The Spanish first brought the cocoa bean to Europe from Central America. Cocoa pods fell from the cocoa tree or were cut off. The cocoa pods were easy to harvest because they grew on the trunk of the tree or on large branches near the ground. The harvested pods were split open and the pulp and cocoa seeds were removed and then placed in heaps to ferment. The heaps were rotated for several days and after the fermented pulp trickled away, the cocoa seeds were collected. These seeds were dried and bagged and sent to all parts of the world by ship.
The Chocolate Kitchen and Chocolate Room were built at Hampton Court Palace for William and Mary around 1689, but it was mainly used by the Georgian kings. The Chocolate Kitchen was a spicery to provide the spices for cooking and to make confectionaries of sweet treats. The Chocolate Room provided the beautiful serving equipment used to present the chocolate to the king. China, delftware, and chocolate pots with molinet whisks, would have been placed on delicate glass serving dishes to serve chocolate to the King. The molinet is a wooden, ridged whisk with a long handle that is unique to chocolate making. It is inserted into a chocolate pot and pushed through the top lid. A final whisk is given before the chocolate is served. Chocolate up until the 19th century was served mostly as a luke-warm drink for breakfast. The Chocolate Rooms were situated near the back stairs to the king’s apartments and this is where we find Thomas Tosier.
Thomas Tosier was the personal chocolate maker of George I (and George II) from 1717. This was a prestigious position among the royal staff, but it was not a new position. Even before the construction of the Chocolate Kitchen at Hampton Court Palace, there had been royal chocolate makers.
Chocolate was high-status, luxurious and only for the elite, and so it is no surprise that those who worked with chocolate were highly-respected individuals. Prior to working for the King, Tosier had already established ‘The Chocolate House’, on Chocolate Row (now West Grove) in Greenwich, London, which was very popular with fashionable London society and one of the first places in London to serve chocolate. This set them apart from the “coffee house,” which had a much more popular following, because more people could afford to drink coffee. Tosier, already was well known and working in his praised establishment so the promotion to “Chocolate Maker to the King” established him further. It also made his wife, Grace, a celebrity in her own right. (we’ll learn more about Grace Tosier tomorrow)
So what did Tosier’s employment as the King’s Chocolate Maker mean?
Well, for one thing, it didn’t mean being part of the kitchen staff. Instead the Royal Chocolate Maker was highly respected as part of the ceremonial or personal staff of the monarch. Tosier would not have done the hard work of roasting and grinding. He would have had servants for that. Tosier would have done the delicate work of flavoring the chocolate and serving it with a final flourish. He was in charge of handling expensive and exotic ingredients and he was one of the few who had privilege and permission to enter the king’s bedchamber. Tosier was responsible for making and taking a cup of chocolate to George I in his bed chamber every morning. One of the perks of his employment was his own bedroom……. a luxury and an honor for a servant at Court.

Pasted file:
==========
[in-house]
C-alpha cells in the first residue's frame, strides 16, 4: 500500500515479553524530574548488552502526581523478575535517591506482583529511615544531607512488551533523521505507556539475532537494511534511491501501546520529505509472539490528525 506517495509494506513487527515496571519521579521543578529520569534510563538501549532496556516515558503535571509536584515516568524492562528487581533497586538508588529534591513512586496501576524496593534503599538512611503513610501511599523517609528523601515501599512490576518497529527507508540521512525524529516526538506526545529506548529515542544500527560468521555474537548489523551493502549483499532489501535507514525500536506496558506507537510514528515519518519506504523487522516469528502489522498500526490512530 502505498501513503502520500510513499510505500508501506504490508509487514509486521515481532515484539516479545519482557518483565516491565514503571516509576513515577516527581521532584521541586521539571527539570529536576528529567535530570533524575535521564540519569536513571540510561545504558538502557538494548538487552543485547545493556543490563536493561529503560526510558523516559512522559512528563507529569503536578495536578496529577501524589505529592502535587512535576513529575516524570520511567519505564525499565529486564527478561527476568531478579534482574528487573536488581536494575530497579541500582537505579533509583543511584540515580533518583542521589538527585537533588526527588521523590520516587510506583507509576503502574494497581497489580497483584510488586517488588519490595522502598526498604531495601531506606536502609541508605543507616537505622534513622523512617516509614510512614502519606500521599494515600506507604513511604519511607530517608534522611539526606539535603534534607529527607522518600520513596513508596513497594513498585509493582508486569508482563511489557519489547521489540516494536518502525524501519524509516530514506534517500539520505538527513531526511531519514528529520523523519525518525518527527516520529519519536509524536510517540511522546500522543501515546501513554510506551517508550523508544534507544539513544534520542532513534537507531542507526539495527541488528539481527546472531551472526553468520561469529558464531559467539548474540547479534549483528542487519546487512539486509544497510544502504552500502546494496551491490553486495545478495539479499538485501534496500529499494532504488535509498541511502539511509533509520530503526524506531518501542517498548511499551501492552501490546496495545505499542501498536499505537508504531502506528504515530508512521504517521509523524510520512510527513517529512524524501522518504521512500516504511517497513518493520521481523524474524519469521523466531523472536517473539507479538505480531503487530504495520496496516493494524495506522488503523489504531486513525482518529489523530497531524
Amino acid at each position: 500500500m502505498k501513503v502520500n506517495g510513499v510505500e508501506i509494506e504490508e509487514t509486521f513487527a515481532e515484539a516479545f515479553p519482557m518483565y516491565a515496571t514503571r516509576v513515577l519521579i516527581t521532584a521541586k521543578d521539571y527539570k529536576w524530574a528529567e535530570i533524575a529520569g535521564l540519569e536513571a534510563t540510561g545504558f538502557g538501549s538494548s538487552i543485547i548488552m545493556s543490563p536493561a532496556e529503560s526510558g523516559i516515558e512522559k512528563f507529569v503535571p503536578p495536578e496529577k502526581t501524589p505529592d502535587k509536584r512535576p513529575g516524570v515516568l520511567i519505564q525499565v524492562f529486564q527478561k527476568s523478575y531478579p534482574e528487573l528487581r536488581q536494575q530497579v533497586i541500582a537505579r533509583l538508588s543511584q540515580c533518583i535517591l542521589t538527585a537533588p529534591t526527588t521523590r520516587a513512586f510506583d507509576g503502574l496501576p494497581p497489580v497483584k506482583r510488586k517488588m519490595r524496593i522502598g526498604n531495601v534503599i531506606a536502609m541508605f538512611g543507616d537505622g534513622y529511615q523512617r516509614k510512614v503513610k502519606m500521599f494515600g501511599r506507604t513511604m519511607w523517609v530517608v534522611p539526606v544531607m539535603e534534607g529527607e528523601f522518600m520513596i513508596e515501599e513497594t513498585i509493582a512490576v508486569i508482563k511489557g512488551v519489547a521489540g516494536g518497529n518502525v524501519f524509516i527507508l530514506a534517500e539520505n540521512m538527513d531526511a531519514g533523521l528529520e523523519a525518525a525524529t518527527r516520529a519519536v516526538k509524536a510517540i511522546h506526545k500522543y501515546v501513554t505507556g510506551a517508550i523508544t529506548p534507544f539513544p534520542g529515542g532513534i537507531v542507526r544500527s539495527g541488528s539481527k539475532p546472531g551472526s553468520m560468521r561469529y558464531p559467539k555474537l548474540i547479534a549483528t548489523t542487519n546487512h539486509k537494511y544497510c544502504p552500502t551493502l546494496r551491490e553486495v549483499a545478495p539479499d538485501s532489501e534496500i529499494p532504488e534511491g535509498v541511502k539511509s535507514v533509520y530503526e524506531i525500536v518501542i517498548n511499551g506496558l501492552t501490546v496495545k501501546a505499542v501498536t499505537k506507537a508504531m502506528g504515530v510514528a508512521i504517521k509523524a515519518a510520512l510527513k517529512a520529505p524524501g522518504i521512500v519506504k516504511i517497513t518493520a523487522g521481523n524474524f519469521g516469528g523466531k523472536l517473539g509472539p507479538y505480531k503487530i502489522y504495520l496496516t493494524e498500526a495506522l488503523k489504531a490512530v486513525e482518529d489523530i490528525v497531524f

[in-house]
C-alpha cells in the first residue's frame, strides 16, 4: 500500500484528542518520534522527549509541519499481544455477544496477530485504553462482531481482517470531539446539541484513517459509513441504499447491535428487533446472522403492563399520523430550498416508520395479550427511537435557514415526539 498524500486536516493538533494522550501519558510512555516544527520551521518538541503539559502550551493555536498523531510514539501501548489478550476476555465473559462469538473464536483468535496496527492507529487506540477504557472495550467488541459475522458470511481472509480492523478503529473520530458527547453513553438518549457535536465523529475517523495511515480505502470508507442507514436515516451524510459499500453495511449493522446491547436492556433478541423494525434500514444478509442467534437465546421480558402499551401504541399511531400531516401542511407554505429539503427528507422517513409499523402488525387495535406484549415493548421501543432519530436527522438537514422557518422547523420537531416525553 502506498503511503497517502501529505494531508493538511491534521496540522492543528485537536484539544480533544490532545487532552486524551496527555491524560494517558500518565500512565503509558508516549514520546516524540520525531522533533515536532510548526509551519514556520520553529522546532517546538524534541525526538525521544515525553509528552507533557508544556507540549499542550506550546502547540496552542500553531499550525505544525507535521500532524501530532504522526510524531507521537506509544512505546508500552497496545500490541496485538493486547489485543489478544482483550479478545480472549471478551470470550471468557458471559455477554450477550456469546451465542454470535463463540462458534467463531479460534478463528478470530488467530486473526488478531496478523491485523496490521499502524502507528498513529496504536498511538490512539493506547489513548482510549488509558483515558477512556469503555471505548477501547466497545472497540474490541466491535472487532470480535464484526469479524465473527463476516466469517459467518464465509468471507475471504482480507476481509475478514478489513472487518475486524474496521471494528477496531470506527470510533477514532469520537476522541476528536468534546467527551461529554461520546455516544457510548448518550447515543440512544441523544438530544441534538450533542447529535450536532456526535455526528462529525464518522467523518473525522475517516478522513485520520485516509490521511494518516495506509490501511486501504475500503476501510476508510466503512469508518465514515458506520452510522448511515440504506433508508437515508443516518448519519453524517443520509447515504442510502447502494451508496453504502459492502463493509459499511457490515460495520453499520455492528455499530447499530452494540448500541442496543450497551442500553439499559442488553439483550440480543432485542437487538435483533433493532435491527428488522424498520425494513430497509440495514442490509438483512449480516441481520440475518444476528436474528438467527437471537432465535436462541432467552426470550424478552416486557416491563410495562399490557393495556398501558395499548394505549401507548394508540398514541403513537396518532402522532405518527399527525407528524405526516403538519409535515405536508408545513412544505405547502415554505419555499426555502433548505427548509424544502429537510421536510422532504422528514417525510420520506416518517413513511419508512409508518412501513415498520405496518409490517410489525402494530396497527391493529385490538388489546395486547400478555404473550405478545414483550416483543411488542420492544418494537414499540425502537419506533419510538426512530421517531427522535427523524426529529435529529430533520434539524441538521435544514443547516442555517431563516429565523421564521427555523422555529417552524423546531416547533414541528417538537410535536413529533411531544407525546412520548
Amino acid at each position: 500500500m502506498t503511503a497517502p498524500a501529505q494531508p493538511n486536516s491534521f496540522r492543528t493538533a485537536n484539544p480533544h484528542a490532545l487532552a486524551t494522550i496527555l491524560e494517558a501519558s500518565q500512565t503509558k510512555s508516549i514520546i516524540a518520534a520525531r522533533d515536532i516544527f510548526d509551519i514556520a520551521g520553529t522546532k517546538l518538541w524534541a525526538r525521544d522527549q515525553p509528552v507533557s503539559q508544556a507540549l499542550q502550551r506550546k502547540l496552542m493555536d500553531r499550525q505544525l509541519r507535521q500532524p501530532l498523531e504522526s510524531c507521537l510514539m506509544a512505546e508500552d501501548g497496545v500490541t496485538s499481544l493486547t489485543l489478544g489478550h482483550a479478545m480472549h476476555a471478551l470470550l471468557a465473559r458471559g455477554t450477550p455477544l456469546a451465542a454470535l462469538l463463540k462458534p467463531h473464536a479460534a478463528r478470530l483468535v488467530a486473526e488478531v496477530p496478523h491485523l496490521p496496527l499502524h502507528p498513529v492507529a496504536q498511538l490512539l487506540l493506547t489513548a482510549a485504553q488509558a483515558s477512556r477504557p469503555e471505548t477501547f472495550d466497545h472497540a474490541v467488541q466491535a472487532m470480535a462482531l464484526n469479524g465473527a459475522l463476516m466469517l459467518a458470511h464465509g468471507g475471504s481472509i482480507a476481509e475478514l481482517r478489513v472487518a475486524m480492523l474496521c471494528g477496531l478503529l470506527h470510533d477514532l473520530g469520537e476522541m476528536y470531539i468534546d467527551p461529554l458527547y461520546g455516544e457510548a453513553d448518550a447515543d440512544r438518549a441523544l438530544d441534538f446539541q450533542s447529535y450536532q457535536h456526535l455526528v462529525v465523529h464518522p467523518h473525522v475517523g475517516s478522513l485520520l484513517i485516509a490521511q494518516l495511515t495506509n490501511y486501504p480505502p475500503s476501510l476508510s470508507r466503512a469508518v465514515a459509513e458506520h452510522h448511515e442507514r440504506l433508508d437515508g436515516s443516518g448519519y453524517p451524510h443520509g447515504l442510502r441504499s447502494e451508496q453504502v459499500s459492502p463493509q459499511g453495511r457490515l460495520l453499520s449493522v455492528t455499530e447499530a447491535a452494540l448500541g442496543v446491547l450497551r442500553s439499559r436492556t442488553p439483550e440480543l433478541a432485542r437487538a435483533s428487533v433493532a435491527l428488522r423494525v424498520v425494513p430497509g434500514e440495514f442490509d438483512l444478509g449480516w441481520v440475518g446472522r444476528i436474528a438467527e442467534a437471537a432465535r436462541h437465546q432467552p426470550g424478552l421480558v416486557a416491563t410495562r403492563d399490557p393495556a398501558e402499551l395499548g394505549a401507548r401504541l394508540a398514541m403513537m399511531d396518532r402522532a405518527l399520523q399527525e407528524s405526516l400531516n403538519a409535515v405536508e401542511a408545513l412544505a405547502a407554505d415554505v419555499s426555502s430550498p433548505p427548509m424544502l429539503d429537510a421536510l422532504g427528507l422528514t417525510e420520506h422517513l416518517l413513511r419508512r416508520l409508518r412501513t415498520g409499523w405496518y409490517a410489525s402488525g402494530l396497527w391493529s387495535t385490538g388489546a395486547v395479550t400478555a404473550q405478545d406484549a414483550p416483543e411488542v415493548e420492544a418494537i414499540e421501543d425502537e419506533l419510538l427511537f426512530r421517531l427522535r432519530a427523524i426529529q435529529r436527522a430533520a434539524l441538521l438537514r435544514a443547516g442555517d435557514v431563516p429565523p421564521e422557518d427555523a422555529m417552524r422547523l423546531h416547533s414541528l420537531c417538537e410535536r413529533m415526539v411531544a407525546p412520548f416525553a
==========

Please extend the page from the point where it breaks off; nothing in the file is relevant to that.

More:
So how was the chocolate made from the beans you ask?
First the beans were roasted in a large metal container in front of the fire and turned by the spit boy. The roasted beans are covered in a brittle ‘shell’ which were painstakingly removed by the kitchen boy, splitting the shells and revealing the internal ‘nib’.
These nibs must be ground and placed on a ‘Metate’ – a large stone. This stone is heated from below with charcoal and the nibs are crushed with a stone, or iron roller.
Both the warmth and the friction of the roller and stone turn the nibs to a liquid paste. The more this is rolled, the better tasting the chocolate. The poor kitchen boy would have spent many hours rolling the nibs!
The liquid paste is taken from the stone and set, sometimes on waxed papers in discs, or often in little tin moulds to make a ‘brick’, ‘cake’ or ‘bar’. These blocks of chocolate are known as ‘chocolate cakes’. Cake in this case means piece, as in a cake of soap. This is a lot of work to make a cake of chocolate!
The processed ‘chocolate cake’ is put into a pot or pan and heated with a liquid – water, milk or even wine. Then the chocolate maker adds sugar and spices such as vanilla or a chilli pepper before serving with a flourish to the king.
It was not just the chocolate makers who benefited from this relationship. For a monarch, like George I, it was a status symbol to be able to afford your own personal chocolate maker. Just as sugar had been a symbol of status in the court of Elizabeth I, so too was chocolate, now in the courts of the European monarchs. This was a sign of kingship and power, in a period which lavish opulence was becoming more and more part of royal showmanship. George I insisted on keeping a chocolate chef on his staff. Tosier’s employment was not only a statement to George’s new countrymen in Britain, but was also a declaration of his position as King to the wider, European aristocrats. George I wished to be seen as modern and powerful monarch, who could compete with the rest of Europe. Tosier and his chocolate work were key in making this statement.
See you tomorrow in the ‘Chocolate House’ with Grace Tosier!